Advocates of making medical marijuana legal are gaining ground in Washington, D.C. and around the country.
The American Medical Association itself supports the concept of easing up on the illegal status of marijuana in the interest of using it to treat pain and other conditions and develop what may prove to be very potent products derived from cannabis. Proponents of legalizing medical marijuana point to its positive effects in battling pain and nausea.
Millions of people use it regularly (and illegally) and claim that it reduces anxiety and irritability. Marijuana is legal for medical use in certain conditons in 14 states, including Colorado, California, Alaska, Oregon, Washington, Maine, Hawaii, Nevada, Vermont, Montana, Rhode Island, New Mexico, Michigan and New Jersey. Make no mistake about it, the legalization of medical marijuana will ultimately lead to its much more routine use to address issues like panic disorder and agoraphobia (fear of crowds) and attention deficit disorder (even in teens) and insomnia and eating disorders.
Without even arguing the real merits of marijuana as a treatment for such conditions, and without addressing the potential that marijuana can cause side effects including long-term and severe depression, I think it is worth noting the cultural context for the medical marijuana movement. We are, as a nation, and perhaps as a species, increasingly seeking ways to anesthetize ourselves from reality. It seems like we will go to any length to avoid pain-even if we can only delay it. So we use the Internet to remove ourselves from daily life and real relationships. We use sex (and ceaseless discussion about it, including non-stop news coverage of celebrity sexual behavior) to distract ourselves. We use bailouts and entitlements and freebies to avoid facing the gathering economic storm on the horizon. We eat and eat and eat until we are fat and diabetic and hypertensive. We bury our heads in the sand as a rogue nation like Iran develops nuclear weapons that could easily lead to the destruction of one of our closest allies in the world, or to a World War.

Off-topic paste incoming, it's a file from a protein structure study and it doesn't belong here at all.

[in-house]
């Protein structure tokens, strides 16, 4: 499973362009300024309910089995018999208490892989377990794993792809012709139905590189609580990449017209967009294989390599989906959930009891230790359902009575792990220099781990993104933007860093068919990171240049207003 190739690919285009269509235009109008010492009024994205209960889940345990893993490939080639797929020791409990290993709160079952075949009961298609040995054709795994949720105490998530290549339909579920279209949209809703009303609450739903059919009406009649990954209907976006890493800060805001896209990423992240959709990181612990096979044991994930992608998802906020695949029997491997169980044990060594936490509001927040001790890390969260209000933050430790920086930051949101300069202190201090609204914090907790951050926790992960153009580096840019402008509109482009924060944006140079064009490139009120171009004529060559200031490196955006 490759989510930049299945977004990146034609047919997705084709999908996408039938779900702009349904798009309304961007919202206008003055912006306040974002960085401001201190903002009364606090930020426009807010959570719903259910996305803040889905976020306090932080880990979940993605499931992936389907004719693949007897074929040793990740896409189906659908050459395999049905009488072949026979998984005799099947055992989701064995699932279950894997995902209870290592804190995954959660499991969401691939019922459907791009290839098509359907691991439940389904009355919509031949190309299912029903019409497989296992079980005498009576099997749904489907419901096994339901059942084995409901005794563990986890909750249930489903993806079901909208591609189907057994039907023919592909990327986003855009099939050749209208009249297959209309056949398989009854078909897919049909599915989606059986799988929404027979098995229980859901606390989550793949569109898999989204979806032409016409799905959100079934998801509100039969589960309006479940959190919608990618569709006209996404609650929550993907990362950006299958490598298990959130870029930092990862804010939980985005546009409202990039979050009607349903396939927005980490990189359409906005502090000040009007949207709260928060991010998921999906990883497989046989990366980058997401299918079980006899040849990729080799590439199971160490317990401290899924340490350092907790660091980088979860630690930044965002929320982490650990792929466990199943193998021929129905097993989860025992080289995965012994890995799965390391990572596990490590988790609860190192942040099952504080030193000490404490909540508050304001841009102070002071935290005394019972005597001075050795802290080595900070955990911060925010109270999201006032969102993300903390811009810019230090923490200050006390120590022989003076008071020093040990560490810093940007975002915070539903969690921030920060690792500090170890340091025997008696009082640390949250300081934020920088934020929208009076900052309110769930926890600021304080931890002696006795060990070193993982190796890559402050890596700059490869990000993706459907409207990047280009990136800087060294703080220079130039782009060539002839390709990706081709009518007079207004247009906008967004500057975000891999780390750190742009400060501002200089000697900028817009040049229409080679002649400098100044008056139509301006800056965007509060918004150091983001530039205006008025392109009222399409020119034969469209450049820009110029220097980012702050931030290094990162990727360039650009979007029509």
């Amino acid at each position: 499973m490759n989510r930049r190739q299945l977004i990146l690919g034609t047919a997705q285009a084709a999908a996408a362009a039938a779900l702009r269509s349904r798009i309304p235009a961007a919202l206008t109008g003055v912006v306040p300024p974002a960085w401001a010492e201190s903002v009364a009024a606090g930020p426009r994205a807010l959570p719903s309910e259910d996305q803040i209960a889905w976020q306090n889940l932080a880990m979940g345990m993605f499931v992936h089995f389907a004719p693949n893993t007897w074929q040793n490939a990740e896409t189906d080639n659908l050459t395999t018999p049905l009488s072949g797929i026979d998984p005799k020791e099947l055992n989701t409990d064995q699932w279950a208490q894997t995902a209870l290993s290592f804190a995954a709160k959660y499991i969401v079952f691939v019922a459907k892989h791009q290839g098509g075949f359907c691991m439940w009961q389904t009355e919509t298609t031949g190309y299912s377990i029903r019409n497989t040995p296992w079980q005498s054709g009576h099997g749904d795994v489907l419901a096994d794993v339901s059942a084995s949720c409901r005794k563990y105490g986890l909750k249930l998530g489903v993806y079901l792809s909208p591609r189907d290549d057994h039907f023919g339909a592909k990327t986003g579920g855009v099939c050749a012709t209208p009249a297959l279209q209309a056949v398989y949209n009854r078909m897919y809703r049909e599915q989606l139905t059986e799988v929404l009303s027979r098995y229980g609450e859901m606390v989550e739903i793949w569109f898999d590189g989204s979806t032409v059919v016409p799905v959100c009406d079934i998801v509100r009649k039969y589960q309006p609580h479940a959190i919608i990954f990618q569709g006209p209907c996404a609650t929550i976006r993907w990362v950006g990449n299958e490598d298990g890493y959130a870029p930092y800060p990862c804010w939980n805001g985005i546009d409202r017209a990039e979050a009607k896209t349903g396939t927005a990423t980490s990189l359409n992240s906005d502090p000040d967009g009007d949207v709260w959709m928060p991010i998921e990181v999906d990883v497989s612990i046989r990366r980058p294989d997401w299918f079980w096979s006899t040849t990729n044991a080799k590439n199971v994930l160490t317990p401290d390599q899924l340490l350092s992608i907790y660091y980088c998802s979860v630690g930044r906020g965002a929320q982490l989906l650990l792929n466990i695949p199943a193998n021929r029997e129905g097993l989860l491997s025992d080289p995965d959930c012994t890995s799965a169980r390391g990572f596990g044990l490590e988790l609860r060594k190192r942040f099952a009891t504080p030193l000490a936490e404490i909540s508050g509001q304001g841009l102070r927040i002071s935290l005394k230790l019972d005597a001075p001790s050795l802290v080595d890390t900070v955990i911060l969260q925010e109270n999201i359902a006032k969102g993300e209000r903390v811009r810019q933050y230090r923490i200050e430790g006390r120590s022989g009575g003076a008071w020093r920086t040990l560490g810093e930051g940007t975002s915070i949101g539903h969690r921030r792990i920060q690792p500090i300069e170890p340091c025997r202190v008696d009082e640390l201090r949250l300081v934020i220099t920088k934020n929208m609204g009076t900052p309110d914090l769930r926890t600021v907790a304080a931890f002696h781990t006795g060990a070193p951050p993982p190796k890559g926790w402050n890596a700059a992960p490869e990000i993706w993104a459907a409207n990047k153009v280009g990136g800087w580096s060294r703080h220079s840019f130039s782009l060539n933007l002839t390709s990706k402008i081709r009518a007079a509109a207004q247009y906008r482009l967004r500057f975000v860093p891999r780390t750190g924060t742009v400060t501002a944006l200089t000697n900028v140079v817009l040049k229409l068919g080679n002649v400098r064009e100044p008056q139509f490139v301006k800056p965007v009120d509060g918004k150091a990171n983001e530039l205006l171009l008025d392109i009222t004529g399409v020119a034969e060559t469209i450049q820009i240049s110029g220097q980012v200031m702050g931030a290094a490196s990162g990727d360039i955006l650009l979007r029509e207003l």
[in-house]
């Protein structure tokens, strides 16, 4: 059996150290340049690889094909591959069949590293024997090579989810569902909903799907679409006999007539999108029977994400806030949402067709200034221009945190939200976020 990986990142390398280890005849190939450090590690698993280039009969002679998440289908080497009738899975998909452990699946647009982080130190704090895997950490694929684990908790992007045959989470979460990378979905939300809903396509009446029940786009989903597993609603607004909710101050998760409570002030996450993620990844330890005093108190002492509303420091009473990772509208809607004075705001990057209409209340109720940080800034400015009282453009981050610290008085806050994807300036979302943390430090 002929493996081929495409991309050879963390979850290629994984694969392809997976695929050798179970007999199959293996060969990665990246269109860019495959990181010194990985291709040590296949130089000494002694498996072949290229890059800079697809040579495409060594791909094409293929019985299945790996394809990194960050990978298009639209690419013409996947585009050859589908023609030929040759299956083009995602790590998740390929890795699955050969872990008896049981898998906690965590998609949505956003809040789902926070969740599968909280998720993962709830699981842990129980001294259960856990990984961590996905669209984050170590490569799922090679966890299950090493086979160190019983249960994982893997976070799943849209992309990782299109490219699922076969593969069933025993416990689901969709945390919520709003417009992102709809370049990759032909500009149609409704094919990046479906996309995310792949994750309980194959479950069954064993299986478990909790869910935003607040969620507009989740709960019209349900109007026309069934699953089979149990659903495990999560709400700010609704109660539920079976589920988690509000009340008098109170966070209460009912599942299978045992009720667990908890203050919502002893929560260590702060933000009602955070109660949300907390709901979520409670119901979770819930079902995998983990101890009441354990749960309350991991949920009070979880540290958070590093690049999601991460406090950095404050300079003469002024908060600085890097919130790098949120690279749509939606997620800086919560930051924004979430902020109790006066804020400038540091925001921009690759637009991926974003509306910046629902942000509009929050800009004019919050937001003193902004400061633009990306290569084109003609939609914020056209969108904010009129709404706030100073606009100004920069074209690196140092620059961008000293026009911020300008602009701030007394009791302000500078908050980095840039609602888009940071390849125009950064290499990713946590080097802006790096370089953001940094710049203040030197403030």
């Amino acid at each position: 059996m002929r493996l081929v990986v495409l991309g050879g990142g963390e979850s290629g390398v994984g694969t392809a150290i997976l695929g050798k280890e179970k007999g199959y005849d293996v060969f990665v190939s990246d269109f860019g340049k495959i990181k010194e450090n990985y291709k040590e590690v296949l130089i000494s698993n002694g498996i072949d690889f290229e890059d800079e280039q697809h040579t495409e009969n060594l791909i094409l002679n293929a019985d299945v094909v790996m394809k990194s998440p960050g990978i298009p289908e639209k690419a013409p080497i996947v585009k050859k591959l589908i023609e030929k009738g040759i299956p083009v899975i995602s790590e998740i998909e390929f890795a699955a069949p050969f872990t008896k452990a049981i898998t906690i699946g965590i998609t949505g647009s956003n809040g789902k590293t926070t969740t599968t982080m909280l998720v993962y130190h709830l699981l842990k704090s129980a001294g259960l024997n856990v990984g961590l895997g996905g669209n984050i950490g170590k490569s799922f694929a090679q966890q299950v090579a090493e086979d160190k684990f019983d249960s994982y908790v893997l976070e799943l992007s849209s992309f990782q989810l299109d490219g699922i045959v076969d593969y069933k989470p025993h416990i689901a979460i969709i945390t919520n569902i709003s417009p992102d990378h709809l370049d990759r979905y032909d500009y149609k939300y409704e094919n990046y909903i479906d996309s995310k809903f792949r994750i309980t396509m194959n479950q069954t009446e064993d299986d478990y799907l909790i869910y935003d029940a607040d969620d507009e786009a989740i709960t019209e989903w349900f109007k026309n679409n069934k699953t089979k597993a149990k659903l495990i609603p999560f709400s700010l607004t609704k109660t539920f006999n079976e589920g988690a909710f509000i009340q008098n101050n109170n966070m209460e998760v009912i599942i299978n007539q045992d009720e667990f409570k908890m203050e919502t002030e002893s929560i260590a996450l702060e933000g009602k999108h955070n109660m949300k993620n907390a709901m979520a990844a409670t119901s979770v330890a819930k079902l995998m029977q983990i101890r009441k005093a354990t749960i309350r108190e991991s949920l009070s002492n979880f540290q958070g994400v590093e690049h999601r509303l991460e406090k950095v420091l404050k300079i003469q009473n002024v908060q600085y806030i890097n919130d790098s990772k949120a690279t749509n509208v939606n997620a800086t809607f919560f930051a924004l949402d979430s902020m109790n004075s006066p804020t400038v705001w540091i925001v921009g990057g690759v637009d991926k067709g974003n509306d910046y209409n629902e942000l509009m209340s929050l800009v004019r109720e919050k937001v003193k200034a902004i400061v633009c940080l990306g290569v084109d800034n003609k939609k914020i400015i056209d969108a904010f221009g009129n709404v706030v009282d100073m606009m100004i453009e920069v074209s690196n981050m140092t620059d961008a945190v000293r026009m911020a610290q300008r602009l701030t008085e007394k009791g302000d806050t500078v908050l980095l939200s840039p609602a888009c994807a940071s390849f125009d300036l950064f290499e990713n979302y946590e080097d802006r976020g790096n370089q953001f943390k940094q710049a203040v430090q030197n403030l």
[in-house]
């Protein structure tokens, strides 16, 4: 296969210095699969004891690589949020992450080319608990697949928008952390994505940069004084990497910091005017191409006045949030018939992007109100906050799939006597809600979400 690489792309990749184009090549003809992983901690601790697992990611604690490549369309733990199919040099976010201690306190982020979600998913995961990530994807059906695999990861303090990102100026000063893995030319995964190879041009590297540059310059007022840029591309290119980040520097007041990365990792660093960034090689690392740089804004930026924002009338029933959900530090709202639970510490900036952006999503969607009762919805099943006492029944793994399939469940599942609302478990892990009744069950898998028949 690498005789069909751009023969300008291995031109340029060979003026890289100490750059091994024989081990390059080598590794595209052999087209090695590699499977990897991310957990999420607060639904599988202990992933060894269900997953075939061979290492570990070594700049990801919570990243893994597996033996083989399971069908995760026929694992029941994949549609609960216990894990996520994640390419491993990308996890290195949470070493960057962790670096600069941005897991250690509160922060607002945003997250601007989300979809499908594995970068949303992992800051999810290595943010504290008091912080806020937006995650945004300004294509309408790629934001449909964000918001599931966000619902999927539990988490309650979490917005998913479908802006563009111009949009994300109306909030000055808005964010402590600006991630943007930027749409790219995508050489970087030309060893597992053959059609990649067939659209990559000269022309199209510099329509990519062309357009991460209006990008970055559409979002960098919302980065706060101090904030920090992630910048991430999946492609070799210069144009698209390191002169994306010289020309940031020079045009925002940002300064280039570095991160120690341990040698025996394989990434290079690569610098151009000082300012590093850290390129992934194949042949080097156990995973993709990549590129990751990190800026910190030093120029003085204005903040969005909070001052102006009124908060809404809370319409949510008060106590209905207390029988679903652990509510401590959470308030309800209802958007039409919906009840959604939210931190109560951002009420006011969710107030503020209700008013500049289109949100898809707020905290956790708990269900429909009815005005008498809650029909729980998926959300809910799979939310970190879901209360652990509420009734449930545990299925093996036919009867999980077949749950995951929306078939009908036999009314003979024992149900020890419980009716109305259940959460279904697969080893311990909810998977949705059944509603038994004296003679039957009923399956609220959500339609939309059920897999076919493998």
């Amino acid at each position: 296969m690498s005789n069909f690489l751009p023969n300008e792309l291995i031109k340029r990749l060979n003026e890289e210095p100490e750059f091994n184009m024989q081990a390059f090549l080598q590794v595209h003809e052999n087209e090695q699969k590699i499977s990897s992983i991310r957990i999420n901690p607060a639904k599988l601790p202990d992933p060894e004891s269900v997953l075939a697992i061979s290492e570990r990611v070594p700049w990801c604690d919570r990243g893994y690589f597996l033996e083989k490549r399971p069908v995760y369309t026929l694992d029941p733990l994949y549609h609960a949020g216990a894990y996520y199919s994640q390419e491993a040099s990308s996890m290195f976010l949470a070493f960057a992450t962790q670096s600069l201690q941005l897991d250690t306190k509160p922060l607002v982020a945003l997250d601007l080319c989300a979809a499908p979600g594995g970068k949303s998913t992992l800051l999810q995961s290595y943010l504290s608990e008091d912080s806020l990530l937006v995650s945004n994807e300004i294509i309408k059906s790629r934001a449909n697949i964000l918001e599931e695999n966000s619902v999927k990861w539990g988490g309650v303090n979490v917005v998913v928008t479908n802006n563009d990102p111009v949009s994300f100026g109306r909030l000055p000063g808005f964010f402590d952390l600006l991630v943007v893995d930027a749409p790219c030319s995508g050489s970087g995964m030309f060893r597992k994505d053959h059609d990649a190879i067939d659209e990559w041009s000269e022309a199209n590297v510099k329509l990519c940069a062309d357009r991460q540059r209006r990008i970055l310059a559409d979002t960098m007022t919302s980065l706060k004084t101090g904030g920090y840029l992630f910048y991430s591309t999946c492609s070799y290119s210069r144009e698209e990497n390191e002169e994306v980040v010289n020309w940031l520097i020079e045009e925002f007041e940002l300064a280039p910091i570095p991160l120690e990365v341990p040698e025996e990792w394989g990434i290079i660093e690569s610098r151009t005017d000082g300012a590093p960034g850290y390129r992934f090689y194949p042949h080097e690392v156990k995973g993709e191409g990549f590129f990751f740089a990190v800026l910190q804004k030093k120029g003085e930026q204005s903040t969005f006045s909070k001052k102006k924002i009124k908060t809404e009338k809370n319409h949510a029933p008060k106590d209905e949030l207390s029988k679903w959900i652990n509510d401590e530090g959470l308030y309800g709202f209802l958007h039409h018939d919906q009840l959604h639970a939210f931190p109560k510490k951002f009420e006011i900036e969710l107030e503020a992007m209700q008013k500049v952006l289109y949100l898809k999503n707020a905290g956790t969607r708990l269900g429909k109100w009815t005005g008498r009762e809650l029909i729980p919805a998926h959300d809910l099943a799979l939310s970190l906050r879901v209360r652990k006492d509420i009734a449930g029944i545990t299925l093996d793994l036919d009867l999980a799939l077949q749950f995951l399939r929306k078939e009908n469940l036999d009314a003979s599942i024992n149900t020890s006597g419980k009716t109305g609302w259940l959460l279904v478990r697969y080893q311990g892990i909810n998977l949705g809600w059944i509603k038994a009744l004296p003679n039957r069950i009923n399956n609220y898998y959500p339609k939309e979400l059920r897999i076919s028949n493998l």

And now we want to get high because we feel like throwing up and have headaches and anxiety. No surprise, right? I know, I know. This is all about treating sick people with pot. I get that. And it's certainly possible that amongst the tens of millions of Americans who will end up using prescribed marijuana on a daily basis that there will be a significant number who could get relief in no other way and for whom medical marijuana will be a Godsend. But we should at least pause to note why this issue may be on the table now. We are drugging ourselves senseless. We dislike the truth and aren't willing to do the hard things required by it. The world looks pretty tame and rosy after a few hits from a joint, eh?
Well, then, inhale very, very deeply, my fellow Americans. Coming down off the high is going to be very, very ugly.
Dr. Keith Ablow is a psychiatry correspondent for FOX News Channel and a New York Times bestselling author. His book, "Living the Truth: Transform Your Life through the Power of Insight and Honesty" has launched a new self-help movement including www.livingthetruth.com. Dr. Ablow can be emailed at email@example.com.